This section is from the book "The Gardener's Monthly And Horticulturist V22", by Thomas Meehan. See also: Four-Season Harvest: Organic Vegetables from Your Home Garden All Year Long.
As the subject is of national importance, we lay before our readers the following particulars of what a single man has done in this matter of planting. David Landreth's first tree plantings in Virginia were in the Spring of 1872, when 5,000 European Larch, and 1,000 Abies Douglasii were set out. These were followed in autumn by 25,000 Cypress, Larch, and Yellow Locust. Since then there have been extensive annual plantings of the same varieties with additions of Black and White Walnuts, Pecans, Hickories, Chestnuts, Wild Cherries, White and Green Ash, Tulip-Poplars, Ailanthus, Catalpa, White Pine, Italian and American Sumac.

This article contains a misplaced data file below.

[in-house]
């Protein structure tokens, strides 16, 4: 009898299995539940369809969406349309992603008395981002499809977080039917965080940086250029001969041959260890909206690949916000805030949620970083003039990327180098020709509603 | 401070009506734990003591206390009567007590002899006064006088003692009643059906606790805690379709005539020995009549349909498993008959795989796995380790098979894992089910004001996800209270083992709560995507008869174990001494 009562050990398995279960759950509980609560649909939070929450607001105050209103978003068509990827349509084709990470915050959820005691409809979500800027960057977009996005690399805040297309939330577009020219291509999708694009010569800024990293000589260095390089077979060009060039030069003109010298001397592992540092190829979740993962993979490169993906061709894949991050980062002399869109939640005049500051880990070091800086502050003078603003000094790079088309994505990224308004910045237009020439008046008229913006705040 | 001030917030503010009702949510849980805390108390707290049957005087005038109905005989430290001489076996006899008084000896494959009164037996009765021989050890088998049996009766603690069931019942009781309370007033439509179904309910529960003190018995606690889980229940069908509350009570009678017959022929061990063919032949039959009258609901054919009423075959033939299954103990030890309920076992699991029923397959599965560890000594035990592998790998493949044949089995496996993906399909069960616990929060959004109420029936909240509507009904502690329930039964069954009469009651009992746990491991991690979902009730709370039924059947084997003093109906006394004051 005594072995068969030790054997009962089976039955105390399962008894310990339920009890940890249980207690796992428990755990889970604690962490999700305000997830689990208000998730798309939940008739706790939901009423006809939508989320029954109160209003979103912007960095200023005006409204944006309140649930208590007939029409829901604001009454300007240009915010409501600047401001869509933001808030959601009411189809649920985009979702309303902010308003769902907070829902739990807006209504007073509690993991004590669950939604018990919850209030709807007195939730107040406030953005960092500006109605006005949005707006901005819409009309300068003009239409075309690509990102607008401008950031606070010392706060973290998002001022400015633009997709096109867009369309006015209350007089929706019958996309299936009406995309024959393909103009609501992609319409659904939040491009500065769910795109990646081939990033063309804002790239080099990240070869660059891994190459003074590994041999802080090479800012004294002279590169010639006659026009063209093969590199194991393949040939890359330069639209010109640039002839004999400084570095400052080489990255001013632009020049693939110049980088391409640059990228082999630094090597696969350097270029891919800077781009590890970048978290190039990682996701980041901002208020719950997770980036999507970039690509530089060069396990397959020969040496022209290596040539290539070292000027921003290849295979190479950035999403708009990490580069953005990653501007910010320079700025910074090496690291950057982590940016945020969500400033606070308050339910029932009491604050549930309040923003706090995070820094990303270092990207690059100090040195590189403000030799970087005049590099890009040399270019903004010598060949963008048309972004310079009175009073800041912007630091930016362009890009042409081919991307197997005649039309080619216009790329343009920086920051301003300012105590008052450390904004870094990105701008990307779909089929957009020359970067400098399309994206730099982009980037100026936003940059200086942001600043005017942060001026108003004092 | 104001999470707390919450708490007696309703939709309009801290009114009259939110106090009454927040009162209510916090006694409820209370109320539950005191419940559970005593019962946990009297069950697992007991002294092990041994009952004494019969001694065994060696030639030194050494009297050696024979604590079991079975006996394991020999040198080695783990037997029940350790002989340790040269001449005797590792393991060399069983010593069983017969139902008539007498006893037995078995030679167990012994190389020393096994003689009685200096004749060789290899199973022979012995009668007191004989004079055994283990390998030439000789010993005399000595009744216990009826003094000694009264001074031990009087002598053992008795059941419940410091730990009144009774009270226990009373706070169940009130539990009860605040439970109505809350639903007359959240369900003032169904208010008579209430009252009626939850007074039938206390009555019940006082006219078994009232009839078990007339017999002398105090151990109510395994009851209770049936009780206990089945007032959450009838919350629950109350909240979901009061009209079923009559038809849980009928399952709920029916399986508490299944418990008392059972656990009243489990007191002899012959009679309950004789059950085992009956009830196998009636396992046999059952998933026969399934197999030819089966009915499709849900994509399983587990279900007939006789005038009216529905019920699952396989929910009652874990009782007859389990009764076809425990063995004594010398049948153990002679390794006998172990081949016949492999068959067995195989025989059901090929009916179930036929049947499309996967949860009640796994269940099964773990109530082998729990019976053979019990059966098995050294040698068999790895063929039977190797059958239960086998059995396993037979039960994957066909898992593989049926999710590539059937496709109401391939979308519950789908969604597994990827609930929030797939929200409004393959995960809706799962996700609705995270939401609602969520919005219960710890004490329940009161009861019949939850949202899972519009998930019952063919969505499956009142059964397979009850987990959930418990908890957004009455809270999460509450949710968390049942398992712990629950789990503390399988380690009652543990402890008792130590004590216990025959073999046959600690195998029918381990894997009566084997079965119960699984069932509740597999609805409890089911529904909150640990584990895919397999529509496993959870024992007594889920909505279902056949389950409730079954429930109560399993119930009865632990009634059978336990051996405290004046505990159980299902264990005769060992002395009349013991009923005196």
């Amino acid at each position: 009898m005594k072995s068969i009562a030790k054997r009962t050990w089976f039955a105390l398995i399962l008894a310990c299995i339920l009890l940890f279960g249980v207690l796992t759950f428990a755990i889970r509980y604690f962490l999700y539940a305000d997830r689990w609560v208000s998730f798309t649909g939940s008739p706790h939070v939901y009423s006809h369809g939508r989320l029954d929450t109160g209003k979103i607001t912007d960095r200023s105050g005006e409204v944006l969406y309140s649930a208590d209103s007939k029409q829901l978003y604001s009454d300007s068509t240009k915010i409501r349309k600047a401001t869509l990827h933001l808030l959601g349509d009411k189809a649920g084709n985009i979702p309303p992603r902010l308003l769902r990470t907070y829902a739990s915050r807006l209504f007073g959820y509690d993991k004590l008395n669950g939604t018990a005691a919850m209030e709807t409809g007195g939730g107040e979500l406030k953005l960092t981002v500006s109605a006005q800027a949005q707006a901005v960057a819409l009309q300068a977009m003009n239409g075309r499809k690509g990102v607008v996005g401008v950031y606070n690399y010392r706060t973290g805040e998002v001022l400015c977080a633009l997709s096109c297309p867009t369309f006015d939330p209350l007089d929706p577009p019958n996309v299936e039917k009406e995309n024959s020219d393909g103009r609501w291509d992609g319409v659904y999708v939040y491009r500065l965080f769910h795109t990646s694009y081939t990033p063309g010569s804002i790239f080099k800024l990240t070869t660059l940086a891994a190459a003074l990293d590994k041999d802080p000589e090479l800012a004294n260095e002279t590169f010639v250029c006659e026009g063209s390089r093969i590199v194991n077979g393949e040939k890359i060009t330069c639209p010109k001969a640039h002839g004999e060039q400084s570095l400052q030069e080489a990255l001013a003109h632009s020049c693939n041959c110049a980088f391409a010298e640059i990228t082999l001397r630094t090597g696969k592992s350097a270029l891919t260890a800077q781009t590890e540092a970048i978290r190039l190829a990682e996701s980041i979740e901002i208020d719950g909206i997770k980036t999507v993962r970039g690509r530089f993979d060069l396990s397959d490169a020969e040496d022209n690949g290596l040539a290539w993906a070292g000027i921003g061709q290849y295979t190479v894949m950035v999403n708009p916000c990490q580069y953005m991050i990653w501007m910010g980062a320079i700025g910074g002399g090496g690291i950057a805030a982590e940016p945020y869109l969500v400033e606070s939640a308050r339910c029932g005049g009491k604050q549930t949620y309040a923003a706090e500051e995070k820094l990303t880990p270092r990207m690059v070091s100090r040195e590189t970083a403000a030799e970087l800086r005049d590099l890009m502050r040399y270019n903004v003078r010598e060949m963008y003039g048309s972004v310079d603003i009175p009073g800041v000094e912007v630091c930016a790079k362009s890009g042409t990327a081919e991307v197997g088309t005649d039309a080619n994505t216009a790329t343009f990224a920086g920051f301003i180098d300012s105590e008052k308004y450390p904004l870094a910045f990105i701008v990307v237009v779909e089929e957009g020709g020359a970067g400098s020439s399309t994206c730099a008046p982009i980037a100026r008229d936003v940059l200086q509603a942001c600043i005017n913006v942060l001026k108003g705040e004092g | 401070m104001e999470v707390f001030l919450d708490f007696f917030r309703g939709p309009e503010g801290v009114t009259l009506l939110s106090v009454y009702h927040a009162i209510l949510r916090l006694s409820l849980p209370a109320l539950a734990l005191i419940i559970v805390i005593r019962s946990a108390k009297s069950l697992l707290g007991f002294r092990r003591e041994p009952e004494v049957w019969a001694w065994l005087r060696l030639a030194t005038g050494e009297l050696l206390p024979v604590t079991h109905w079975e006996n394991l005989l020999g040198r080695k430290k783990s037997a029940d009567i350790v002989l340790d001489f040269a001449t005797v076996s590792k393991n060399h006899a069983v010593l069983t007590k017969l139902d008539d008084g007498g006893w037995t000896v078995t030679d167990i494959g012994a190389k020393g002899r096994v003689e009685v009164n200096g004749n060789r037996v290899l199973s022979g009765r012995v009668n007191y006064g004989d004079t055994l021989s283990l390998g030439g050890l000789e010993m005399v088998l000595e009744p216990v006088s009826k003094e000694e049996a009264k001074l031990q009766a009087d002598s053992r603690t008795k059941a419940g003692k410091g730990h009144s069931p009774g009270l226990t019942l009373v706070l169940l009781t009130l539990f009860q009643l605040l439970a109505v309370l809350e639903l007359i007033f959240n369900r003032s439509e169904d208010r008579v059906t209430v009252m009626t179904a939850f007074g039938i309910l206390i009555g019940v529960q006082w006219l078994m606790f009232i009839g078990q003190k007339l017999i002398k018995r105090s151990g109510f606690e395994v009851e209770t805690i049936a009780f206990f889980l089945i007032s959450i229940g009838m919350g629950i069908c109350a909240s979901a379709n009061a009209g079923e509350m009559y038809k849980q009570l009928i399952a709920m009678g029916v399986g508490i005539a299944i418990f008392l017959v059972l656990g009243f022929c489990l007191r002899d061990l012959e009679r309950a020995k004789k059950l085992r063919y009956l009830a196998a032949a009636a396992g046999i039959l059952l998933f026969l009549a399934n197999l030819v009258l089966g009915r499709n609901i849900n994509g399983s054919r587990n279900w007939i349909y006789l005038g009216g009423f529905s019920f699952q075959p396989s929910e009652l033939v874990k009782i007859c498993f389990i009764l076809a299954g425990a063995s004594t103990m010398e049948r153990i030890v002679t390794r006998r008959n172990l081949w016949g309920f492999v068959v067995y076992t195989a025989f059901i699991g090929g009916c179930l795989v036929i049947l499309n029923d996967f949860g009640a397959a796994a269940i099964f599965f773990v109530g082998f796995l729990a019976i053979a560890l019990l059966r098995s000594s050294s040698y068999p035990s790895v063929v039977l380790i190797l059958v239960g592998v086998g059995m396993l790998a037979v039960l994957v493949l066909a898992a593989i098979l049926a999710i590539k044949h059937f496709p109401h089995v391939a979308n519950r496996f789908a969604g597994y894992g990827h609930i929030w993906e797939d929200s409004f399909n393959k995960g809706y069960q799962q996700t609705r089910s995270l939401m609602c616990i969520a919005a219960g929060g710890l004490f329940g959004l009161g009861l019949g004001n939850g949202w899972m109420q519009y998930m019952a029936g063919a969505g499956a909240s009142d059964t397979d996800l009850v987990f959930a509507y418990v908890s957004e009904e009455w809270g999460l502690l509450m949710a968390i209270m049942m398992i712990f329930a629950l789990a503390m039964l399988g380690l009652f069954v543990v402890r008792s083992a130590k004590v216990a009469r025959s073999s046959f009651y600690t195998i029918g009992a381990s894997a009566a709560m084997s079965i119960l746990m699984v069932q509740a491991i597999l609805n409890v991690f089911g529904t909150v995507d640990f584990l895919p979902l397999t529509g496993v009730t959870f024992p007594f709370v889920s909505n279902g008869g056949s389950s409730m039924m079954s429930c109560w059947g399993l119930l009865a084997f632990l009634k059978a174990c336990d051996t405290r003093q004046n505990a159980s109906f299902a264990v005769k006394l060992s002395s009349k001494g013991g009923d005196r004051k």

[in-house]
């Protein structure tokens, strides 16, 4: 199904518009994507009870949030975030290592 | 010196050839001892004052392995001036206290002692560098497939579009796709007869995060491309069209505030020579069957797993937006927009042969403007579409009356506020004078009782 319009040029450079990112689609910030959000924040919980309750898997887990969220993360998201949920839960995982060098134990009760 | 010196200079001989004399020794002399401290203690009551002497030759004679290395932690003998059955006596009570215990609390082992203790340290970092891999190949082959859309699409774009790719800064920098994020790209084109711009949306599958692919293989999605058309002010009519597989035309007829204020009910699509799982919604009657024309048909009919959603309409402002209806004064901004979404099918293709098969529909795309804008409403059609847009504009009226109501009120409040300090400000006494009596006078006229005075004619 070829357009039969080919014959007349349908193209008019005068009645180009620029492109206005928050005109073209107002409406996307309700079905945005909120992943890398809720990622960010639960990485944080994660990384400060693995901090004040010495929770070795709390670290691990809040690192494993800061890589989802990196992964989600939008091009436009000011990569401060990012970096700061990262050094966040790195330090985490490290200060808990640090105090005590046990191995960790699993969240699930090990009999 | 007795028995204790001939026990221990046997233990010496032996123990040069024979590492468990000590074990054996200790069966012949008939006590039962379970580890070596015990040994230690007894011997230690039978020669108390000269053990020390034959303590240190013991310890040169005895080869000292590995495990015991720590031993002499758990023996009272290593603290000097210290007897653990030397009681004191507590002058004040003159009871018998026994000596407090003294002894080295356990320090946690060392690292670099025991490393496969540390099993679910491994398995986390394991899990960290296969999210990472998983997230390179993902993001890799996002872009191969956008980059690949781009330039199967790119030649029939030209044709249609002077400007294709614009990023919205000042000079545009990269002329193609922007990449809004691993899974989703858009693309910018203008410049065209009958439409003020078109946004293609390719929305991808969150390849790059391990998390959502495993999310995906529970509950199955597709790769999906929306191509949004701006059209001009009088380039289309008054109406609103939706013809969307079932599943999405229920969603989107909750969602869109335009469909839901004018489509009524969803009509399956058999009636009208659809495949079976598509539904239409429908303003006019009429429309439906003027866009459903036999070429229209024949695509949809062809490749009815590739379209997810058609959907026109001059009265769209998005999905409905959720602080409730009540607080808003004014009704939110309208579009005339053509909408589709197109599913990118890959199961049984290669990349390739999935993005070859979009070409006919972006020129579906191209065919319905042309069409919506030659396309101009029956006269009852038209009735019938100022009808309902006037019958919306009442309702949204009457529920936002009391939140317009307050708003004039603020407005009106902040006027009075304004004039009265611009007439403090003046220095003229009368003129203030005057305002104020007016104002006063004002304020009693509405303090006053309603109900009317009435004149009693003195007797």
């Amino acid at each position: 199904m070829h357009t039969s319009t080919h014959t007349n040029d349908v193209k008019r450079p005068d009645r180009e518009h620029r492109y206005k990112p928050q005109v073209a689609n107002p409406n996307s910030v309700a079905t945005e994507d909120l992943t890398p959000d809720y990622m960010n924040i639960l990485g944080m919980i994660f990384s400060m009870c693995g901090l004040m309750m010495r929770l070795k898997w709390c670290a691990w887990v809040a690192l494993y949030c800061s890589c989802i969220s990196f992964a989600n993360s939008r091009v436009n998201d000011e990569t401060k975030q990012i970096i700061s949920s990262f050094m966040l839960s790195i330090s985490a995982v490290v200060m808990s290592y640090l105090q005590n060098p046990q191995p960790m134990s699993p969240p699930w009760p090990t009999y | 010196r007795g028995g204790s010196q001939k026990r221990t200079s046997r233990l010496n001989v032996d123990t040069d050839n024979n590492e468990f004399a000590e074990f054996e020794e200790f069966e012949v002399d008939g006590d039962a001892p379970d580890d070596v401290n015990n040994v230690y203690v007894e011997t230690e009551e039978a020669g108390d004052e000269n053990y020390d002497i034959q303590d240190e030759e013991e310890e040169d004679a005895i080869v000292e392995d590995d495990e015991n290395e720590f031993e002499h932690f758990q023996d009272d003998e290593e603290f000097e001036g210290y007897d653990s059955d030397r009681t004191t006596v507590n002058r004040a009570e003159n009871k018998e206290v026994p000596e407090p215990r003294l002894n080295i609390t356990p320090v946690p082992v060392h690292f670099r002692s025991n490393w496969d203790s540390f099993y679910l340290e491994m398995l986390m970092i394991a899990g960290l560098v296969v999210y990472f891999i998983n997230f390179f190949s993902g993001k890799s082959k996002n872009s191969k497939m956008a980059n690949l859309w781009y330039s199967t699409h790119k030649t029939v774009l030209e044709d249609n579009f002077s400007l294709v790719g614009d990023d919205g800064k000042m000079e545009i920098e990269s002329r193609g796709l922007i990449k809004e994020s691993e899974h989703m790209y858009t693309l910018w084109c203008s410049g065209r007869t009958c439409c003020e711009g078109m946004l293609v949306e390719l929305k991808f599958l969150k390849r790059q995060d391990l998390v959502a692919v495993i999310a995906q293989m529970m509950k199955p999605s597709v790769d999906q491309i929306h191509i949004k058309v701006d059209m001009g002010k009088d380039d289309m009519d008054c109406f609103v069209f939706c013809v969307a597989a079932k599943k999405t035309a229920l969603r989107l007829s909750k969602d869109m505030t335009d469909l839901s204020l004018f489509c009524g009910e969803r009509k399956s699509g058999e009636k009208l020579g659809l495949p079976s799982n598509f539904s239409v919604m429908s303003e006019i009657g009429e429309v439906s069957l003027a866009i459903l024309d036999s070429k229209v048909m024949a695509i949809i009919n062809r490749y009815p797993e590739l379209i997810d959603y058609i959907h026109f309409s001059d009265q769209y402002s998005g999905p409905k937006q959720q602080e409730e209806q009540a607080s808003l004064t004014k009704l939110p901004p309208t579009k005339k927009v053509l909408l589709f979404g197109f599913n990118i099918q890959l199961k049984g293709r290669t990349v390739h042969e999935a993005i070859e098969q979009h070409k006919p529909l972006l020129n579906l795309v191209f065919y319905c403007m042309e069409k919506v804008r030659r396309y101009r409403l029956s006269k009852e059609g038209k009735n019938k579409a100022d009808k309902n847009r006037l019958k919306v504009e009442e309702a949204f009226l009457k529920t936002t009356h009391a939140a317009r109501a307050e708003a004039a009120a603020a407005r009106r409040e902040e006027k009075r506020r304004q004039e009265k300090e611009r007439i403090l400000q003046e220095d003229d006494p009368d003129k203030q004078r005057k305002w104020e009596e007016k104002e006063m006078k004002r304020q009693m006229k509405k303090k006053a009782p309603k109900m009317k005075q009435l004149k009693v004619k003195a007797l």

Last Spring the number of seedlings planted were as follows: 1,000 Catalpa Japonica, 40,-000 Catalpa speciosa, 150,000 Catalpa syringse-folia, 20,000 Ailanthus, 6,000 Abies Douglasii, 10,000 each of White Oak, Hickories and Tulips.
Experience has shown that some of the varieties are unsuited to the location; such have been destroyed and the land replanted with approved sorts. Those that have most radically failed, are the Larch, Cypress, and Locust. The two first by reason of uncongenial soil; the latter through insect depredations, in one instance a field of 100,000 trees, ten feet in height being stung to death in a single week. Many other losses have been met with, as by fire, cattle trespass, depredations by rabbits, and want of experience. This latter has now been gained and the work will go forward with fewer drawbacks. The lands upon which these plantings have been made, are the clearings and old corn fields of distinct and widely separated farms, though all in the same county. His successors intend to plant all their stump lands, to the aggregate of 5,000 acres, as rapidly as the natural forest is cut off.